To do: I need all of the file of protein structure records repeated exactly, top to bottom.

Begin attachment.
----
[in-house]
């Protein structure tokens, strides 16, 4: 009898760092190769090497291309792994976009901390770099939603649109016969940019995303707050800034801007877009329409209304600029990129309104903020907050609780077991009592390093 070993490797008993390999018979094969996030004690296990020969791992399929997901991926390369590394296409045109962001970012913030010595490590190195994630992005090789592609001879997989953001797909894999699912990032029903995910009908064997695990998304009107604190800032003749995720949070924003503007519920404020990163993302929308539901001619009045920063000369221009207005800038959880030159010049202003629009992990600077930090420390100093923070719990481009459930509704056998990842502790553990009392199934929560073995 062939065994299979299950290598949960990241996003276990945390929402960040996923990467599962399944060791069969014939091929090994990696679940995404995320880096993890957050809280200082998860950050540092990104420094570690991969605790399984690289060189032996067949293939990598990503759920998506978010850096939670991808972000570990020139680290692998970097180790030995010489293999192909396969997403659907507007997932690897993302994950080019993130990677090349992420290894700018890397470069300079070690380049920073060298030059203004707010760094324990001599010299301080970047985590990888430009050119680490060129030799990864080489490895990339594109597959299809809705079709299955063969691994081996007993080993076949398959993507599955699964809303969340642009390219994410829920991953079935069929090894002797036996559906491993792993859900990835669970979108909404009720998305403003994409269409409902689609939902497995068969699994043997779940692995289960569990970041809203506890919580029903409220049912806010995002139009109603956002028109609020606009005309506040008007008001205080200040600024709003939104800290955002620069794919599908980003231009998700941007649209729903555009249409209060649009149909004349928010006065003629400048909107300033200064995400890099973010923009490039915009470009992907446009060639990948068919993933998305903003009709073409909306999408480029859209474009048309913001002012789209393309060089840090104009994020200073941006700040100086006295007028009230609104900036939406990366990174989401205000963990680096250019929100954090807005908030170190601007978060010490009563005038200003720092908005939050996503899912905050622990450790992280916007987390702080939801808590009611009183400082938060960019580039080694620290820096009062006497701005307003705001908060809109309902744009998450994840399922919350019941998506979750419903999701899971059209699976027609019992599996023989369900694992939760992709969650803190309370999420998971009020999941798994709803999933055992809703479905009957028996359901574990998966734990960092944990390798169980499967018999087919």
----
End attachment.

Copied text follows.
[in-house]
């Protein structure tokens, strides 16, 4: 009898760092190769090497291309792994976009901390770099939603649109016969940019995303707050800034801007877009329409209304600029990129309104903020907050609780077991009592390093 070993490797008993390999018979094969996030004690296990020969791992399929997901991926390369590394296409045109962001970012913030010595490590190195994630992005090789592609001879997989953001797909894999699912990032029903995910009908064997695990998304009107604190800032003749995720949070924003503007519920404020990163993302929308539901001619009045920063000369221009207005800038959880030159010049202003629009992990600077930090420390100093923070719990481009459930509704056998990842502790553990009392199934929560073995 062939065994299979299950290598949960990241996003276990945390929402960040996923990467599962399944060791069969014939091929090994990696679940995404995320880096993890957050809280200082998860950050540092990104420094570690991969605790399984690289060189032996067949293939990598990503759920998506978010850096939670991808972000570990020139680290692998970097180790030995010489293999192909396969997403659907507007997932690897993302994950080019993130990677090349992420290894700018890397470069300079070690380049920073060298030059203004707010760094324990001599010299301080970047985590990888430009050119680490060129030799990864080489490895990339594109597959299809809705079709299955063969691994081996007993080993076949398959993507599955699964809303969340642009390219994410829920991953079935069929090894002797036996559906491993792993859900990835669970979108909404009720998305403003994409269409409902689609939902497995068969699994043997779940692995289960569990970041809203506890919580029903409220049912806010995002139009109603956002028109609020606009005309506040008007008001205080200040600024709003939104800290955002620069794919599908980003231009998700941007649209729903555009249409209060649009149909004349928010006065003629400048909107300033200064995400890099973010923009490039915009470009992907446009060639990948068919993933998305903003009709073409909306999408480029859209474009048309913001002012789209393309060089840090104009994020200073941006700040100086006295007028009230609104900036939406990366990174989401205000963990680096250019929100954090807005908030170190601007978060010490009563005038200003720092908005939050996503899912905050622990450790992280916007987390702080939801808590009611009183400082938060960019580039080694620290820096009062006497701005307003705001908060809109309902744009998450994840399922919350019941998506979750419903999701899971059209699976027609019992599996023989369900694992939760992709969650803190309370999420998971009020999941798994709803999933055992809703479905009957028996359901574990998966734990960092944990390798169980499967018999087919």